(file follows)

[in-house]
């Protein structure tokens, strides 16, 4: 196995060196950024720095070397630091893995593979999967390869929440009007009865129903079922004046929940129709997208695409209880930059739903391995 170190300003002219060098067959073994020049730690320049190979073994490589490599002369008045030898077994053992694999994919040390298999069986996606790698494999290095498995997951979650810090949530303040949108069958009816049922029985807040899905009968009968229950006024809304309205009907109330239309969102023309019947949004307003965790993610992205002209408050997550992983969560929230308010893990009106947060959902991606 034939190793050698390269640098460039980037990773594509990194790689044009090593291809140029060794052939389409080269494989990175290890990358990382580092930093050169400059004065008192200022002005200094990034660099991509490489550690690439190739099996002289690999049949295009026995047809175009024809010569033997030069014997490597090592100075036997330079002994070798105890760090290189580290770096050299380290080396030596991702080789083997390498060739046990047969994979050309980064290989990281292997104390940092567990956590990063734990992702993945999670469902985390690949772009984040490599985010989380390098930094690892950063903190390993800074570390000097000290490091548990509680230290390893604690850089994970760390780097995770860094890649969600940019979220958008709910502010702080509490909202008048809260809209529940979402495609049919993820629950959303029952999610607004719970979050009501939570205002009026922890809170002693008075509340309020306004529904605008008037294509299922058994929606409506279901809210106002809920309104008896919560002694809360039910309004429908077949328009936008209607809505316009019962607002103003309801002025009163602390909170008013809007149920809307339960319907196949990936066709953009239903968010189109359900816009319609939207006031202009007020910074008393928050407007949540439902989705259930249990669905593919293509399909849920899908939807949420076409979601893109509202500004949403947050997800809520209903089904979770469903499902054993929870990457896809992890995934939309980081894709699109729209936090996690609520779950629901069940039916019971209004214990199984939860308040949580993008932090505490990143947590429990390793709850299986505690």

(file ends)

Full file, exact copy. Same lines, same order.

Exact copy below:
[in-house]
């Protein structure tokens, strides 16, 4: 196995060196950024720095070397630091893995593979999967390869929440009007009865129903079922004046929940129709997208695409209880930059739903391995 170190300003002219060098067959073994020049730690320049190979073994490589490599002369008045030898077994053992694999994919040390298999069986996606790698494999290095498995997951979650810090949530303040949108069958009816049922029985807040899905009968009968229950006024809304309205009907109330239309969102023309019947949004307003965790993610992205002209408050997550992983969560929230308010893990009106947060959902991606 034939190793050698390269640098460039980037990773594509990194790689044009090593291809140029060794052939389409080269494989990175290890990358990382580092930093050169400059004065008192200022002005200094990034660099991509490489550690690439190739099996002289690999049949295009026995047809175009024809010569033997030069014997490597090592100075036997330079002994070798105890760090290189580290770096050299380290080396030596991702080789083997390498060739046990047969994979050309980064290989990281292997104390940092567990956590990063734990992702993945999670469902985390690949772009984040490599985010989380390098930094690892950063903190390993800074570390000097000290490091548990509680230290390893604690850089994970760390780097995770860094890649969600940019979220958008709910502010702080509490909202008048809260809209529940979402495609049919993820629950959303029952999610607004719970979050009501939570205002009026922890809170002693008075509340309020306004529904605008008037294509299922058994929606409506279901809210106002809920309104008896919560002694809360039910309004429908077949328009936008209607809505316009019962607002103003309801002025009163602390909170008013809007149920809307339960319907196949990936066709953009239903968010189109359900816009319609939207006031202009007020910074008393928050407007949540439902989705259930249990669905593919293509399909849920899908939807949420076409979601893109509202500004949403947050997800809520209903089904979770469903499902054993929870990457896809992890995934939309980081894709699109729209936090996690609520779950629901069940039916019971209004214990199984939860308040949580993008932090505490990143947590429990390793709850299986505690």